2013 marks the 11th year of recognizing April 4 as World Rat Day. That’s the day set aside to recognize rats as the wonderful pets and companions that they are. It really is true. There are many reasons to consider a rat as a pet, and a few things you need to know about providing them with a safe and happy home. [photo via flickr]
About Domestic Rats
The average rat ranges in size from 14 to 18 inches. That’s including the tail, which is usually around 7 inches long. They have a variety of coats and colors. Well cared-for rats have lifespans of two years or better. They are very curious and intelligent and make great pets for every member of the family. Younger children should be supervised when caring for or handling them, of course, but that’s also to protect the rat. As some reassurance: we’ve had six rats over the years, and have only been bitten once–because we were holding the strawberry that Mr. Rat was eating, and he just got carried away.
Creating a Healthy Living Space
The cost to care for and feed a rat runs from $200-300 per year–with an initial investment of about $100 for the rat, a cage and all food and living materials.
Rats are happiest in wire cages since they enjoy climbing. Wire also provides ample ventilation but beware of drafts. Rats catch cold easily and drafty rooms are a huge reason for them. A two-foot cubed cage will usually be adequate for up to two rats, but this is the minimum. Bigger is always better. If you are keeping more than two rats, they will definitely need a larger living space.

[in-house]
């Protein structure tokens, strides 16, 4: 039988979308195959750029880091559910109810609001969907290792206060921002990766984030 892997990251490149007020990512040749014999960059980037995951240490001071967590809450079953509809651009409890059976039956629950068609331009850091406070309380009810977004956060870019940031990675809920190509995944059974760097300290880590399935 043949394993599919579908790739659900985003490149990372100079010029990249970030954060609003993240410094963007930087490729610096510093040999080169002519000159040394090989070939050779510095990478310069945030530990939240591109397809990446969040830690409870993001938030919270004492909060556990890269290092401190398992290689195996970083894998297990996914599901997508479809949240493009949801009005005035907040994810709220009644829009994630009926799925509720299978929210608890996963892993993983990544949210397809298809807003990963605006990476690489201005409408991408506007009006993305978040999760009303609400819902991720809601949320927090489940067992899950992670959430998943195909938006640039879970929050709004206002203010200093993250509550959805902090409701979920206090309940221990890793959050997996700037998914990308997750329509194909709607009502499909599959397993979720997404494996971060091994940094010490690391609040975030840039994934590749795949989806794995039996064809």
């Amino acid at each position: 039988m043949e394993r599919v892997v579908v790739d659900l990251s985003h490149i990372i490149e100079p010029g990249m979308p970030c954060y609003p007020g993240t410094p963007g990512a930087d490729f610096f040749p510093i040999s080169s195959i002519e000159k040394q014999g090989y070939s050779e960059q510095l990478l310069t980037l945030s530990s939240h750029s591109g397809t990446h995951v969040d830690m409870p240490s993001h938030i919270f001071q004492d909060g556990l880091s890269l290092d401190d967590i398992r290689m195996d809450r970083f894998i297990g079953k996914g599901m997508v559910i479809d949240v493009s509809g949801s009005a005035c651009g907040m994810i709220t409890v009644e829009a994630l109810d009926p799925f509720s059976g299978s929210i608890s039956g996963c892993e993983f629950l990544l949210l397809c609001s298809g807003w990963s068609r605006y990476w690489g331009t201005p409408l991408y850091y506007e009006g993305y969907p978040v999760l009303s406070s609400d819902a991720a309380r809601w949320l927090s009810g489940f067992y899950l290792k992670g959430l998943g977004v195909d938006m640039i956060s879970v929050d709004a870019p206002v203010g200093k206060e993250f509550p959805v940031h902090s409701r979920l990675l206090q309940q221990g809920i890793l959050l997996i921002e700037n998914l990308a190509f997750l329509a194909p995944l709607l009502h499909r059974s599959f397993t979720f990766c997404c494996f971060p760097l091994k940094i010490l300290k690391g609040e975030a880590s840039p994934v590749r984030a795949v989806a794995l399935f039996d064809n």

The flooring should be a solid material and a generous clean bedding of recycled plain paper pellets will usually allow the rats to conform their living environment to their liking. Never use pine or cedar chips as these can be harmful to rats.
Keeping Your Rat Entertained
Small boxes or even flower pots will provide the retreat your rat needs. Small pieces of PVC pipe will allow your rat to tunnel and sturdy tree branches will help them climb. Some rats like to run on an exercise wheel so this is a good accessory for you to place in their cage. Make sure the wheel you choose has a solid surface, not wire rungs.
It is important to remember that a bored rat is an unhappy rat, and unhappy rats can become reclusive and even aggressive. They look to you to provide them with attention and fun. Fortunatly, that’s easy to manage. Anything that they can grab, climb on or swing will make them very happy.
Never leave your rat without water. A water bottle with fresh, clean water is a must. Limit your rat’s diet to rodent-approved blocks and pellets with soy meal as the main component. Offer small amounts of fresh fruits or vegetables every day. Carrots, peas and apples are good choices. An occasional treat of “people food” is fine–they like it–but avoid foods like chocolate, corn, onions, peanut butter, or junk food. These may lead to obesity, and rejection of healthier choices. Try some granola. Rats love granola.